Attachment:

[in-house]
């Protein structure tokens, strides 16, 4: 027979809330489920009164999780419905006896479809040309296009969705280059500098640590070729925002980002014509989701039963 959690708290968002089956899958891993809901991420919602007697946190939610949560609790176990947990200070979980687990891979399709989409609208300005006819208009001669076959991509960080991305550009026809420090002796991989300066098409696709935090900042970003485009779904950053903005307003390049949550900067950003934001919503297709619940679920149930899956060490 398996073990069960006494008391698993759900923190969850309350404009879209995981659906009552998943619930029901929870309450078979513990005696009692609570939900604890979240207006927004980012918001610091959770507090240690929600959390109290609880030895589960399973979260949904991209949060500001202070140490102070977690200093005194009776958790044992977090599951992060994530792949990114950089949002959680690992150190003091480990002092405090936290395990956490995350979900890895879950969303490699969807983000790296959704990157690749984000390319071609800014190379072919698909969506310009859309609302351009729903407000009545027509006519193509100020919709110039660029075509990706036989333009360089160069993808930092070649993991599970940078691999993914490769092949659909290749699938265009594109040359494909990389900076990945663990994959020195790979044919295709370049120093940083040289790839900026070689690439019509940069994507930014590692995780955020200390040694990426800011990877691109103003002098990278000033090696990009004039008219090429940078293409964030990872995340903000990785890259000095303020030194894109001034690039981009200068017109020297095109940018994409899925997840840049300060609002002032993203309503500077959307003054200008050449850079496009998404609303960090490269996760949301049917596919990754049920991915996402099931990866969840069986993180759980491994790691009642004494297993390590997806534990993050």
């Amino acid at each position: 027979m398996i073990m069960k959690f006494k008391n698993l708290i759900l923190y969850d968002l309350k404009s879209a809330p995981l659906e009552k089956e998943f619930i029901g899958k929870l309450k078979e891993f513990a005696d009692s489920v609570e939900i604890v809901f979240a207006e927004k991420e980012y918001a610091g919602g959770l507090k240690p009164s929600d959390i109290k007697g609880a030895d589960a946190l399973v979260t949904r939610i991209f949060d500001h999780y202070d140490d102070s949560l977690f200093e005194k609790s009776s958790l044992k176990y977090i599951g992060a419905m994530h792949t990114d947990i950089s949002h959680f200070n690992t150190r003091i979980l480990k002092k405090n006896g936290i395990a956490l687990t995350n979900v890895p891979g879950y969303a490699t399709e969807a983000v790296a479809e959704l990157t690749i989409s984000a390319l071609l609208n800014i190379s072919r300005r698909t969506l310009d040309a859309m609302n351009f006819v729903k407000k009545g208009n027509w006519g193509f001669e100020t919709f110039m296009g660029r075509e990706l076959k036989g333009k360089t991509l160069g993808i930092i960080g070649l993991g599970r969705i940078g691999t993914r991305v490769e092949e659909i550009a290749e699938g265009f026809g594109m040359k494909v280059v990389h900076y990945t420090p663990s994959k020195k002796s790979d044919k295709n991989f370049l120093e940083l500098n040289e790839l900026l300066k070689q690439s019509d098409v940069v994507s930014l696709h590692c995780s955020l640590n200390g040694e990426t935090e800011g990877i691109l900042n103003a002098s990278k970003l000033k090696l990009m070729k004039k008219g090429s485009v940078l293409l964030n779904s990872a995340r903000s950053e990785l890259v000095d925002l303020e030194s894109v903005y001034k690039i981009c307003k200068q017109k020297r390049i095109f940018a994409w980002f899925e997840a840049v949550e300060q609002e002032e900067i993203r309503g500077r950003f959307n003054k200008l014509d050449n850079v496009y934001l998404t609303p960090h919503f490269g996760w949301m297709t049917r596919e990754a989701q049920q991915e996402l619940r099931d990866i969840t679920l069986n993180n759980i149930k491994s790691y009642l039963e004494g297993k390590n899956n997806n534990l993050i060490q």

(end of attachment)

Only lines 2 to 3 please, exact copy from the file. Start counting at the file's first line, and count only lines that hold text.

């Protein structure tokens, strides 16, 4: 027979809330489920009164999780419905006896479809040309296009969705280059500098640590070729925002980002014509989701039963 959690708290968002089956899958891993809901991420919602007697946190939610949560609790176990947990200070979980687990891979399709989409609208300005006819208009001669076959991509960080991305550009026809420090002796991989300066098409696709935090900042970003485009779904950053903005307003390049949550900067950003934001919503297709619940679920149930899956060490 398996073990069960006494008391698993759900923190969850309350404009879209995981659906009552998943619930029901929870309450078979513990005696009692609570939900604890979240207006927004980012918001610091959770507090240690929600959390109290609880030895589960399973979260949904991209949060500001202070140490102070977690200093005194009776958790044992977090599951992060994530792949990114950089949002959680690992150190003091480990002092405090936290395990956490995350979900890895879950969303490699969807983000790296959704990157690749984000390319071609800014190379072919698909969506310009859309609302351009729903407000009545027509006519193509100020919709110039660029075509990706036989333009360089160069993808930092070649993991599970940078691999993914490769092949659909290749699938265009594109040359494909990389900076990945663990994959020195790979044919295709370049120093940083040289790839900026070689690439019509940069994507930014590692995780955020200390040694990426800011990877691109103003002098990278000033090696990009004039008219090429940078293409964030990872995340903000990785890259000095303020030194894109001034690039981009200068017109020297095109940018994409899925997840840049300060609002002032993203309503500077959307003054200008050449850079496009998404609303960090490269996760949301049917596919990754049920991915996402099931990866969840069986993180759980491994790691009642004494297993390590997806534990993050």
């Amino acid at each position: 027979m398996i073990m069960k959690f006494k008391n698993l708290i759900l923190y969850d968002l309350k404009s879209a809330p995981l659906e009552k089956e998943f619930i029901g899958k929870l309450k078979e891993f513990a005696d009692s489920v609570e939900i604890v809901f979240a207006e927004k991420e980012y918001a610091g919602g959770l507090k240690p009164s929600d959390i109290k007697g609880a030895d589960a946190l399973v979260t949904r939610i991209f949060d500001h999780y202070d140490d102070s949560l977690f200093e005194k609790s009776s958790l044992k176990y977090i599951g992060a419905m994530h792949t990114d947990i950089s949002h959680f200070n690992t150190r003091i979980l480990k002092k405090n006896g936290i395990a956490l687990t995350n979900v890895p891979g879950y969303a490699t399709e969807a983000v790296a479809e959704l990157t690749i989409s984000a390319l071609l609208n800014i190379s072919r300005r698909t969506l310009d040309a859309m609302n351009f006819v729903k407000k009545g208009n027509w006519g193509f001669e100020t919709f110039m296009g660029r075509e990706l076959k036989g333009k360089t991509l160069g993808i930092i960080g070649l993991g599970r969705i940078g691999t993914r991305v490769e092949e659909i550009a290749e699938g265009f026809g594109m040359k494909v280059v990389h900076y990945t420090p663990s994959k020195k002796s790979d044919k295709n991989f370049l120093e940083l500098n040289e790839l900026l300066k070689q690439s019509d098409v940069v994507s930014l696709h590692c995780s955020l640590n200390g040694e990426t935090e800011g990877i691109l900042n103003a002098s990278k970003l000033k090696l990009m070729k004039k008219g090429s485009v940078l293409l964030n779904s990872a995340r903000s950053e990785l890259v000095d925002l303020e030194s894109v903005y001034k690039i981009c307003k200068q017109k020297r390049i095109f940018a994409w980002f899925e997840a840049v949550e300060q609002e002032e900067i993203r309503g500077r950003f959307n003054k200008l014509d050449n850079v496009y934001l998404t609303p960090h919503f490269g996760w949301m297709t049917r596919e990754a989701q049920q991915e996402l619940r099931d990866i969840t679920l069986n993180n759980i149930k491994s790691y009642l039963e004494g297993k390590n899956n997806n534990l993050i060490q």